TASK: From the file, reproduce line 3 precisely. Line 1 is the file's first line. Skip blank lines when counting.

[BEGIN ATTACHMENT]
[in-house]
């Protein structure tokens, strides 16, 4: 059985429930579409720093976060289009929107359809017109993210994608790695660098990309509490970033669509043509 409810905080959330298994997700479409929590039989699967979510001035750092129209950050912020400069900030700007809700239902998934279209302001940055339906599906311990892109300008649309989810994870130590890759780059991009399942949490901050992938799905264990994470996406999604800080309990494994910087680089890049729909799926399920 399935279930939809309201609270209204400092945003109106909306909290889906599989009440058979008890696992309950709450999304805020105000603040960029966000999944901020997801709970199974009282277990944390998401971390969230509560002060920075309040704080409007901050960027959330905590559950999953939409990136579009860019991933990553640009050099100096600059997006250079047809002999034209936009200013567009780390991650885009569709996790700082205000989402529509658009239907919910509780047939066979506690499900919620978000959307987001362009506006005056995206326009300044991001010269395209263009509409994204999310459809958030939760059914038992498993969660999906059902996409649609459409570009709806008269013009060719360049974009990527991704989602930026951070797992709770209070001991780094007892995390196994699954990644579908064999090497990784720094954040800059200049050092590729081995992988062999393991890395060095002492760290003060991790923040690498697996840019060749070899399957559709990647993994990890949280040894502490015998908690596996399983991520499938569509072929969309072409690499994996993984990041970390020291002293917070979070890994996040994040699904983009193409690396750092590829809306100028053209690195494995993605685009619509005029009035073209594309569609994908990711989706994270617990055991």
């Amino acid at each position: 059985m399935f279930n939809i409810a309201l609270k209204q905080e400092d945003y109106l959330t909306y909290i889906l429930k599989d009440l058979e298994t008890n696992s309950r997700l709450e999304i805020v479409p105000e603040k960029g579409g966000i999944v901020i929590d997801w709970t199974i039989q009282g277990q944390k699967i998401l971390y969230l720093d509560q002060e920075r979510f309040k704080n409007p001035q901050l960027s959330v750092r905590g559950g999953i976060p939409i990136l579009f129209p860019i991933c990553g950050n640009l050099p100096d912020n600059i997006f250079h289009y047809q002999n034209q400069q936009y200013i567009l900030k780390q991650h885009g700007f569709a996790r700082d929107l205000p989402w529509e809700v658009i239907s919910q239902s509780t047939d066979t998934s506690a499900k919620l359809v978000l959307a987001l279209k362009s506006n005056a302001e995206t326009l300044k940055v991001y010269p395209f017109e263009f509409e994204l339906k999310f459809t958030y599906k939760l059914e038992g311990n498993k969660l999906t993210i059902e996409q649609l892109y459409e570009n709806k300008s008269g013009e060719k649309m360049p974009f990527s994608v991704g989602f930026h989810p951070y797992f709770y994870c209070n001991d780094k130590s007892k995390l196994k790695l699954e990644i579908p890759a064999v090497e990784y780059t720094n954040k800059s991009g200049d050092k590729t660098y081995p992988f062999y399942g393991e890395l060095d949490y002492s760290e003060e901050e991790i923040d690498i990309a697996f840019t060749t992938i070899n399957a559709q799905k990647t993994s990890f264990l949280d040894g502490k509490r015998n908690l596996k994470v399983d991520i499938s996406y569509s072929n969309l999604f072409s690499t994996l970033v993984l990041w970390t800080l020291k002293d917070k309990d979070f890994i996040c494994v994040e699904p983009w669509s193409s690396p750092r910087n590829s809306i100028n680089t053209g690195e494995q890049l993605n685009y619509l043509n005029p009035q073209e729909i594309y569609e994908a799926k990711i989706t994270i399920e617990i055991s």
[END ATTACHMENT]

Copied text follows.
């Amino acid at each position: 059985m399935f279930n939809i409810a309201l609270k209204q905080e400092d945003y109106l959330t909306y909290i889906l429930k599989d009440l058979e298994t008890n696992s309950r997700l709450e999304i805020v479409p105000e603040k960029g579409g966000i999944v901020i929590d997801w709970t199974i039989q009282g277990q944390k699967i998401l971390y969230l720093d509560q002060e920075r979510f309040k704080n409007p001035q901050l960027s959330v750092r905590g559950g999953i976060p939409i990136l579009f129209p860019i991933c990553g950050n640009l050099p100096d912020n600059i997006f250079h289009y047809q002999n034209q400069q936009y200013i567009l900030k780390q991650h885009g700007f569709a996790r700082d929107l205000p989402w529509e809700v658009i239907s919910q239902s509780t047939d066979t998934s506690a499900k919620l359809v978000l959307a987001l279209k362009s506006n005056a302001e995206t326009l300044k940055v991001y010269p395209f017109e263009f509409e994204l339906k999310f459809t958030y599906k939760l059914e038992g311990n498993k969660l999906t993210i059902e996409q649609l892109y459409e570009n709806k300008s008269g013009e060719k649309m360049p974009f990527s994608v991704g989602f930026h989810p951070y797992f709770y994870c209070n001991d780094k130590s007892k995390l196994k790695l699954e990644i579908p890759a064999v090497e990784y780059t720094n954040k800059s991009g200049d050092k590729t660098y081995p992988f062999y399942g393991e890395l060095d949490y002492s760290e003060e901050e991790i923040d690498i990309a697996f840019t060749t992938i070899n399957a559709q799905k990647t993994s990890f264990l949280d040894g502490k509490r015998n908690l596996k994470v399983d991520i499938s996406y569509s072929n969309l999604f072409s690499t994996l970033v993984l990041w970390t800080l020291k002293d917070k309990d979070f890994i996040c494994v994040e699904p983009w669509s193409s690396p750092r910087n590829s809306i100028n680089t053209g690195e494995q890049l993605n685009y619509l043509n005029p009035q073209e729909i594309y569609e994908a799926k990711i989706t994270i399920e617990i055991s």